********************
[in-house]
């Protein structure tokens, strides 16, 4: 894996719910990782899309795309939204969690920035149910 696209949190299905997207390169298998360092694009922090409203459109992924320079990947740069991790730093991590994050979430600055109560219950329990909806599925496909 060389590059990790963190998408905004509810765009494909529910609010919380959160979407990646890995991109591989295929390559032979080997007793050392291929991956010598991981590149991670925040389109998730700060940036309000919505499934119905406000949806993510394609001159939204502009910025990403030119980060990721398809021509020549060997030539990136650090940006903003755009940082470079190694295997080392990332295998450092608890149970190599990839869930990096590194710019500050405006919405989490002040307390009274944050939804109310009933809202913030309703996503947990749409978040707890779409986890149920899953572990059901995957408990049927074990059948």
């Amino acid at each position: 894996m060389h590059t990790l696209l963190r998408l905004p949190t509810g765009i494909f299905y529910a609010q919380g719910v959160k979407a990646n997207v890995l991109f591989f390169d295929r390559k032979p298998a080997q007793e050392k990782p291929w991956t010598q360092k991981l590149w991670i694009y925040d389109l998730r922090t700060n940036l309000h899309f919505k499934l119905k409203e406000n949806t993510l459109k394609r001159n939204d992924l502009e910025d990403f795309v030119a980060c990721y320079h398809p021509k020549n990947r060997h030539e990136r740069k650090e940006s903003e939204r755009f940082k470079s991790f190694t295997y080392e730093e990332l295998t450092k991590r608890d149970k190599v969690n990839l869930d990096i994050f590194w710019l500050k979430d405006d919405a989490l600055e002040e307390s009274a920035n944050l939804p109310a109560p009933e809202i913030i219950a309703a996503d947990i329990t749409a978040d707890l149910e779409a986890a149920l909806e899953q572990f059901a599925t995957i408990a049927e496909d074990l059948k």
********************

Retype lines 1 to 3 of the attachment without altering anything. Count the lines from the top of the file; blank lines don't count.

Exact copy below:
[in-house]
């Protein structure tokens, strides 16, 4: 894996719910990782899309795309939204969690920035149910 696209949190299905997207390169298998360092694009922090409203459109992924320079990947740069991790730093991590994050979430600055109560219950329990909806599925496909 060389590059990790963190998408905004509810765009494909529910609010919380959160979407990646890995991109591989295929390559032979080997007793050392291929991956010598991981590149991670925040389109998730700060940036309000919505499934119905406000949806993510394609001159939204502009910025990403030119980060990721398809021509020549060997030539990136650090940006903003755009940082470079190694295997080392990332295998450092608890149970190599990839869930990096590194710019500050405006919405989490002040307390009274944050939804109310009933809202913030309703996503947990749409978040707890779409986890149920899953572990059901995957408990049927074990059948």
């Amino acid at each position: 894996m060389h590059t990790l696209l963190r998408l905004p949190t509810g765009i494909f299905y529910a609010q919380g719910v959160k979407a990646n997207v890995l991109f591989f390169d295929r390559k032979p298998a080997q007793e050392k990782p291929w991956t010598q360092k991981l590149w991670i694009y925040d389109l998730r922090t700060n940036l309000h899309f919505k499934l119905k409203e406000n949806t993510l459109k394609r001159n939204d992924l502009e910025d990403f795309v030119a980060c990721y320079h398809p021509k020549n990947r060997h030539e990136r740069k650090e940006s903003e939204r755009f940082k470079s991790f190694t295997y080392e730093e990332l295998t450092k991590r608890d149970k190599v969690n990839l869930d990096i994050f590194w710019l500050k979430d405006d919405a989490l600055e002040e307390s009274a920035n944050l939804p109310a109560p009933e809202i913030i219950a309703a996503d947990i329990t749409a978040d707890l149910e779409a986890a149920l909806e899953q572990f059901a599925t995957i408990a049927e496909d074990l059948k």